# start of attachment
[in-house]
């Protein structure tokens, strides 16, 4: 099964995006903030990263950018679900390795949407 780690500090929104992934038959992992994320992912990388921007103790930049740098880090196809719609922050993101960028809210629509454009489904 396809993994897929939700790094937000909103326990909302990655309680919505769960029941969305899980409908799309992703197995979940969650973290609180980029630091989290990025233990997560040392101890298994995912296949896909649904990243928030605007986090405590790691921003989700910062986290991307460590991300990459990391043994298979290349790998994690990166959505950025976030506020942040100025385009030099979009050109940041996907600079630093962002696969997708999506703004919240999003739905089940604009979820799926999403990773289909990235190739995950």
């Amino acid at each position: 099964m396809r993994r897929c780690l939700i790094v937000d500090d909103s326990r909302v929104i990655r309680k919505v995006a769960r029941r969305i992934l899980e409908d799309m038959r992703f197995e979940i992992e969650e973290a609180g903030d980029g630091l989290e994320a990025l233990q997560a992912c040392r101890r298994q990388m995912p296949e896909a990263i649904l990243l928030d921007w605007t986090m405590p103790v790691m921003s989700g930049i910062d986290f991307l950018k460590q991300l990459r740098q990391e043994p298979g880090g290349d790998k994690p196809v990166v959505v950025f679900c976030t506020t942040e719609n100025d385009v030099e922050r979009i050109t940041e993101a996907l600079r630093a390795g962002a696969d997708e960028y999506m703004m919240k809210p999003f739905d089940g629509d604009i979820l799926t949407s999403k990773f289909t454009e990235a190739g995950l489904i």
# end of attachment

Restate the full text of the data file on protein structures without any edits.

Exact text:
[in-house]
């Protein structure tokens, strides 16, 4: 099964995006903030990263950018679900390795949407 780690500090929104992934038959992992994320992912990388921007103790930049740098880090196809719609922050993101960028809210629509454009489904 396809993994897929939700790094937000909103326990909302990655309680919505769960029941969305899980409908799309992703197995979940969650973290609180980029630091989290990025233990997560040392101890298994995912296949896909649904990243928030605007986090405590790691921003989700910062986290991307460590991300990459990391043994298979290349790998994690990166959505950025976030506020942040100025385009030099979009050109940041996907600079630093962002696969997708999506703004919240999003739905089940604009979820799926999403990773289909990235190739995950």
């Amino acid at each position: 099964m396809r993994r897929c780690l939700i790094v937000d500090d909103s326990r909302v929104i990655r309680k919505v995006a769960r029941r969305i992934l899980e409908d799309m038959r992703f197995e979940i992992e969650e973290a609180g903030d980029g630091l989290e994320a990025l233990q997560a992912c040392r101890r298994q990388m995912p296949e896909a990263i649904l990243l928030d921007w605007t986090m405590p103790v790691m921003s989700g930049i910062d986290f991307l950018k460590q991300l990459r740098q990391e043994p298979g880090g290349d790998k994690p196809v990166v959505v950025f679900c976030t506020t942040e719609n100025d385009v030099e922050r979009i050109t940041e993101a996907l600079r630093a390795g962002a696969d997708e960028y999506m703004m919240k809210p999003f739905d089940g629509d604009i979820l799926t949407s999403k990773f289909t454009e990235a190739g995950l489904i």